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Allies Discuss How To Respond To North Korea's Rocket Launch


When North Korea ignored U.N. resolutions and launched a rocket this past weekend, it drew denunciation. The U.S., Japan and South Korea all view the launch as a forbidden test of an intercontinental missile that improves North Korea's ability to deliver a nuclear bomb. Prominently missing from the voices of condemnation was China. On the line with us is NPR correspondent Anthony Kuhn in Beijing to tell us how the rocket launch looked from China's perspective.

ANTHONY KUHN, BYLINE: Well, they sent a diplomatic envoy to Pyongyang expressly to talk North Korea out of this rocket launch. And they failed. And the North Koreans actually moved up the rocket launch so that it coincided with Chinese New Year's Eve. And you can be sure that was not the kind of fireworks that the Chinese were expecting. But a scholar raised a really troubling possibility, and that is that this missile - this rocket launch - could have gone off course, and it and its payload could have slammed into Shanghai if things had gone wrong. But this was not a possibility that the Chinese government wanted to discuss with its public.

MONTAGNE: Well, that would be a serious problem, obviously, or a possibility. And also, this seems like a poke in the eye to China - launching this rocket on Lunar New Year, this huge national holiday. So China would seem to have plenty to be upset about. What exactly did it say about this launch?

KUHN: Well, its comments were pretty mild, Renee. China said that it regretted that Pyongyang chose to ignore international opposition and go ahead with the launch. Foreign Minister Wang Yi said that North Korea will have to pay some price for this action, but he didn't say what it would be. And China's foreign ministry summoned North Korea's ambassador and lodged a formal diplomatic protest, but it did not appear to be a very strong one.

MONTAGNE: Well, other countries are calling for more sanctions. China has gone along with sanctions prohibiting the sale of military equipment to North Korea. But how far will it go at this point to punish North Korea?

KUHN: Well, yes, China has said it is in favor of some sort of sanctions. But it only wants sanctions that don't add to tensions and instability on the Korean Peninsula, and no sanctions on the leadership, but only sanctions targeted at their nuclear missile programs. And that doesn't necessarily leave anything that really bites. One possibility is that they could impose their own unilateral sanctions on North Korea - for example, restricting the flow of oil and border trade to North Korea. And they've done that before, in 2013, following a nuclear test. But I think China's basic calculation does not appear to have changed, and that's that it would rather have a nuclear state on its northeast border than a destabilized state or a hostile one or even a power vacuum.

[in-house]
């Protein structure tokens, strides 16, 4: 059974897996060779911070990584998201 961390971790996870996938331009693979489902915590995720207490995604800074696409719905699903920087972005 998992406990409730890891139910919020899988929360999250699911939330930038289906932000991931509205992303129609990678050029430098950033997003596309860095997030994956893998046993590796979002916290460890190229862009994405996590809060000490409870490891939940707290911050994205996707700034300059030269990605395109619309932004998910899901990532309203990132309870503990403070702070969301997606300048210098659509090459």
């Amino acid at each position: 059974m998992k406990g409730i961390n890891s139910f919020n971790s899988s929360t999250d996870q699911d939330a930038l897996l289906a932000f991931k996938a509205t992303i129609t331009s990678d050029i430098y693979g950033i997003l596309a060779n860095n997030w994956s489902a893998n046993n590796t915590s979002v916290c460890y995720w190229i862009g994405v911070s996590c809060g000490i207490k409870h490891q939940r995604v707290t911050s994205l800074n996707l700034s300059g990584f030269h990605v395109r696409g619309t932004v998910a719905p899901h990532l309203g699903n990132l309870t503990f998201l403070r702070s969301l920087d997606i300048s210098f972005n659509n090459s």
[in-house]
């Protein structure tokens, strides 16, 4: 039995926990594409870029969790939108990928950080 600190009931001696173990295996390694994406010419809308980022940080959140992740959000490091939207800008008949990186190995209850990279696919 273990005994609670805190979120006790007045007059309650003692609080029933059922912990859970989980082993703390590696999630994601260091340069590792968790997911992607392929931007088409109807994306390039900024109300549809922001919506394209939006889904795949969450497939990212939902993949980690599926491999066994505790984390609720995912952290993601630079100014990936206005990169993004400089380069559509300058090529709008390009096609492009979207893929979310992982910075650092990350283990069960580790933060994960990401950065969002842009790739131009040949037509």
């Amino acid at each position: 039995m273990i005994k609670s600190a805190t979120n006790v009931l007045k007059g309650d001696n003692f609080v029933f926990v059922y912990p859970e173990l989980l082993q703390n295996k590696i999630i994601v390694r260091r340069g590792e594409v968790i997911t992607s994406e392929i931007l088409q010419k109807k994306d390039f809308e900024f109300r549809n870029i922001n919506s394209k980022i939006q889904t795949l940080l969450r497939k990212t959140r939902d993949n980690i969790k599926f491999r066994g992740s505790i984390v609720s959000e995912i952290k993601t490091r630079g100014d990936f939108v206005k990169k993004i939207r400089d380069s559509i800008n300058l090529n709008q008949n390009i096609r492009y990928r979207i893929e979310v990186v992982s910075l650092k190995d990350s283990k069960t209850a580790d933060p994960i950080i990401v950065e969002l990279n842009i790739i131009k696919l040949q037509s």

MONTAGNE: Obviously, then, better a difficult friend than an enemy in North Korea. That stance has led to South Korea now saying that it will discuss installing missile-defense systems with the U.S. How seriously does China take that?

KUHN: Very seriously, Renee. China has tried to say to South Korea, don't work with the U.S. on this. Work with us, and we'll find a solution. But they haven't found a solution. And so now South Korea is addressing the issue through the U.S., Japan and South Korea military alliance. And China really does not like that. So China is essentially on the back foot because of this.

MONTAGNE: Just really briefly, how do the relations between China and the U.S. affect its stance on North Korea?

KUHN: Well, as you know, Renee, there are a lot of tensions between Beijing and Washington. And that could decrease Beijing's willingness to cooperate on this issue. And it certainly affects strategic trust between the two as they discuss this issue.

MONTAGNE: NPR's Anthony Kuhn speaking to us from Beijing. Thanks very much.

KUHN: You're welcome, Renee. Transcript provided by NPR, Copyright NPR.